(CTN NEWS) – NEW DELHI – A few weeks after airing a contentious documentary against Prime Minister Narendra Modi, officials from India’s Income Tax Department raided the BBC’s offices in New Delhi and Mumbai on Tuesday, according to the British broadcaster.
The BBC claimed to be completely collaborating. It said, “We aim to rectify this matter as quickly as possible.”
The Press Trust of India news agency said, citing unnamed sources, that teams from the tax department are looking at records about the BBC’s corporate operations and its Indian affiliate.
The Indian tax authorities chose not to respond.
The action was criticized by rights organizations and politicians from the opposition as an attempt to intimidate the media.
The Editors Guild of India said in a statement that the search “continues a history of employing government institutions to intimidate and harass journalistic organizations that are critical of government policies or the governing establishment.”
K.C. Venugopal, the general secretary of the opposition Congress party, tweeted that the investigation is “undemocratic,” “reeks of desperation, and demonstrates that the Modi government is afraid of criticism.” “We strongly reject these forms of intimidation.”
According to Gaurav Bhatia, a spokesman for Modi’s ruling Bharatiya Janata Party, the BBC shouldn’t be concerned if it abides by Indian law.
Without providing further details, he said that the BBC’s past is “tainted” and “full of hatred” for India and that the network is crooked.
India: The Modi Question, a program that the BBC aired in the U.K. this month, looked at Modi’s involvement in the 2002 anti-Muslim riots in Gujarat, where he was the state’s chief minister. In the fighting, more than 1,000 people died.
The Supreme Court ruled that there was insufficient evidence to bring charges against Modi, despite his denials of claims that the authorities acting under his watch permitted and even encouraged the violence.
The court dismissed a Muslim victim’s appeal challenging Modi’s dismissal last year.
According to the BBC website’s description of the show, the second half of the two-part series looked at “the track record of Narendra Modi’s government following his re-election in 2019.”
The government immediately reacted negatively to the program and used emergency powers under its information technology laws to shut it down.
Local law enforcement rushed to halt scheduled screenings at several institutions in India, while social media sites like Twitter and YouTube agreed with official orders to take down links to the video.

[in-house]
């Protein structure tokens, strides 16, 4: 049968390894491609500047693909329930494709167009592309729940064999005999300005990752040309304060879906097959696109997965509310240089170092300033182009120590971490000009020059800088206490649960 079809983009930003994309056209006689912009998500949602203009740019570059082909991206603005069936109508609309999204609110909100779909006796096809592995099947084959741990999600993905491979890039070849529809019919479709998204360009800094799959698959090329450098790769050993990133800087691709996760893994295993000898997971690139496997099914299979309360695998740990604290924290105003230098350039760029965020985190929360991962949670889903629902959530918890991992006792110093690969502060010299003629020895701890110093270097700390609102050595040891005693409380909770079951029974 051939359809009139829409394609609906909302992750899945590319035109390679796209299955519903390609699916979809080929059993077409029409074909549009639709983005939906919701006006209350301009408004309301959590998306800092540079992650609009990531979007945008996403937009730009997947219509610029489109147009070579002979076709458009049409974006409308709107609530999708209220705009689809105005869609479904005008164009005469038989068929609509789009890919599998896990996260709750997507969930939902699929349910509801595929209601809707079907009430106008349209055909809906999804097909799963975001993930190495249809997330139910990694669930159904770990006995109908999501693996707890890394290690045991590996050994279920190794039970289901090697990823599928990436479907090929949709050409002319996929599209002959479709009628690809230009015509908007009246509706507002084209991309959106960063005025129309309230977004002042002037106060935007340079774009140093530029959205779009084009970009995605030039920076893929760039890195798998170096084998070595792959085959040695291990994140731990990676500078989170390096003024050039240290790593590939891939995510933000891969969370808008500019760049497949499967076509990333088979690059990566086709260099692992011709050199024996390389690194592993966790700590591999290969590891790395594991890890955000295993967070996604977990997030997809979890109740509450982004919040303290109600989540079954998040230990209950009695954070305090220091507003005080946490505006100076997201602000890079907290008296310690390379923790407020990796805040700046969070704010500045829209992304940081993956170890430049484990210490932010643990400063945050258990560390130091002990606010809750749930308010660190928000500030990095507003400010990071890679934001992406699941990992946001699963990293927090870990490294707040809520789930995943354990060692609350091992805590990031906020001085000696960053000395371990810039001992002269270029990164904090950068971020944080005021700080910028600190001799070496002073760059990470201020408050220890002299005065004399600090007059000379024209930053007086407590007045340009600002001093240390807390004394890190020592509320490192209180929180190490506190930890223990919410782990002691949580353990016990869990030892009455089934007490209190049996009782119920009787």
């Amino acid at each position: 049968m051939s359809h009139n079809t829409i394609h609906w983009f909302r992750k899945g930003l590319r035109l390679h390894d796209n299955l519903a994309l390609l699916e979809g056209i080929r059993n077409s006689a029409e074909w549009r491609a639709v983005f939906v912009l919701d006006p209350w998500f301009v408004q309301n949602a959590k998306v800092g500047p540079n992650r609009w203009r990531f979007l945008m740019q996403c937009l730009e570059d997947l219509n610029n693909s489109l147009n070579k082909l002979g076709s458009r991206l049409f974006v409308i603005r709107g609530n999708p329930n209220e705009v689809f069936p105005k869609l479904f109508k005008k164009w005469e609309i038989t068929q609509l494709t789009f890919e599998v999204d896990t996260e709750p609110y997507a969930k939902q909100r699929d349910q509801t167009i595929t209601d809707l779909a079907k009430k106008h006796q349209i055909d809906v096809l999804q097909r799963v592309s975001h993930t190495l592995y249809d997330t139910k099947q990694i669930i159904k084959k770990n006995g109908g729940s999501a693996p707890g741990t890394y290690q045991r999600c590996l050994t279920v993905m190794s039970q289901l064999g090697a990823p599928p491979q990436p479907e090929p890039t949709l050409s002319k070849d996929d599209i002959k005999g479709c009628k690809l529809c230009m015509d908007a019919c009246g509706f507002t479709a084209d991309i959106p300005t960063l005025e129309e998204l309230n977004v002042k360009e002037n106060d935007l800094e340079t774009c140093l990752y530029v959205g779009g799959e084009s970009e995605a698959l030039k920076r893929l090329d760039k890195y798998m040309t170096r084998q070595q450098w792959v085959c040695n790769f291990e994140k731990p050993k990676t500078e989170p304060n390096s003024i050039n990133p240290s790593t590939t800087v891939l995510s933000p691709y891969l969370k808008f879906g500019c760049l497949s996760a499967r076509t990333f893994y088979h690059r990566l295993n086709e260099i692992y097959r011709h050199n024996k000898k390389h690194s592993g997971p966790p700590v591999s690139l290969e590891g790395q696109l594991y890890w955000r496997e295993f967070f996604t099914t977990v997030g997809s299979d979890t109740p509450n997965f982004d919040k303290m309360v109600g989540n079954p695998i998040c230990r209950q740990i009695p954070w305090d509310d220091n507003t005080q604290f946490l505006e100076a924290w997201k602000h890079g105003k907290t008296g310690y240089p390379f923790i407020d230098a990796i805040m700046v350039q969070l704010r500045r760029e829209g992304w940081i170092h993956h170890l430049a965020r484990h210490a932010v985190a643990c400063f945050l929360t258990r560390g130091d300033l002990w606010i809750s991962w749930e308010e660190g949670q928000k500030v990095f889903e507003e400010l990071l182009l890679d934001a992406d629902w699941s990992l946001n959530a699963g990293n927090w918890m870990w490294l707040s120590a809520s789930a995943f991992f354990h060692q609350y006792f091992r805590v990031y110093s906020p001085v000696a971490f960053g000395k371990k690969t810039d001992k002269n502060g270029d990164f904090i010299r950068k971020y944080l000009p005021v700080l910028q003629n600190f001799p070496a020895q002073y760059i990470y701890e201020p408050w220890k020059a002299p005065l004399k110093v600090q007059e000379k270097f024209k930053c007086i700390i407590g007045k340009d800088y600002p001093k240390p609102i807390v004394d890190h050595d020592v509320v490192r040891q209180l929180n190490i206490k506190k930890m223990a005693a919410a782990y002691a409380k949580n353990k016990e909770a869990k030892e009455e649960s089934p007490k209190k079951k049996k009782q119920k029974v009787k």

The prohibition was denounced by critics and political opponents as an attack on India’s journalistic freedom.
According to a statement from the BBC at the time, the documentary was “rigorously researched” and featured a variety of perspectives and viewpoints.
The statement stated, “We offered the Indian Government a right to reply to the matters presented in the series But it declined to reply.”
According to India’s Foreign Ministry, the documentary lacked objectivity and was “intended to sell a particularly discredited narrative.”
Many lawmakers from Modi’s party denounced the program as a violation of India’s sovereignty. Hindu right-wing extremists petitioned the Supreme Court last week to outlaw the BBC completely.
The court rejected their argument, describing it as “completely meritless.”
Earlier, Human Rights Watch claimed that the documentary’s prohibition was a sign of a larger campaign against minorities being carried out by the Modi administration, which the rights organisation claimed routinely used harsh legislation to silence dissent.
Hindu nationalists have been using violence against India’s Muslim minority in recent years, encouraged by a prime minister who has done little about such attacks since his election in 2014.
In recent years, press freedom in India has steadily decreased. The nation dropped eight spots to 150th rank out of 180 in Reporters Without Borders’ 2022 Press Freedom Index.
Media watchdog organizations claim that the Modi administration has silenced social media criticism by a broad internet law that places Twitter and Facebook directly under the executive branch’s control.
Tax searches have been conducted on several media sources critical of the administration.
On the same day in 2021, police searched the offices of the left-leaning website NewsClick and the independent media outlet Newslaundry.
Tax authorities also charged the Dainik Bhaskar daily with tax evasion in 2021 after it dissented from the government’s handling of the COVID-19 pandemic by publishing stories about mass funeral pyres and floating corpses.
When the government’s investigation department raided the headquarters of New Delhi Television, noted for its liberal tilt, in 2017, it claimed that it was looking into loan defaults.
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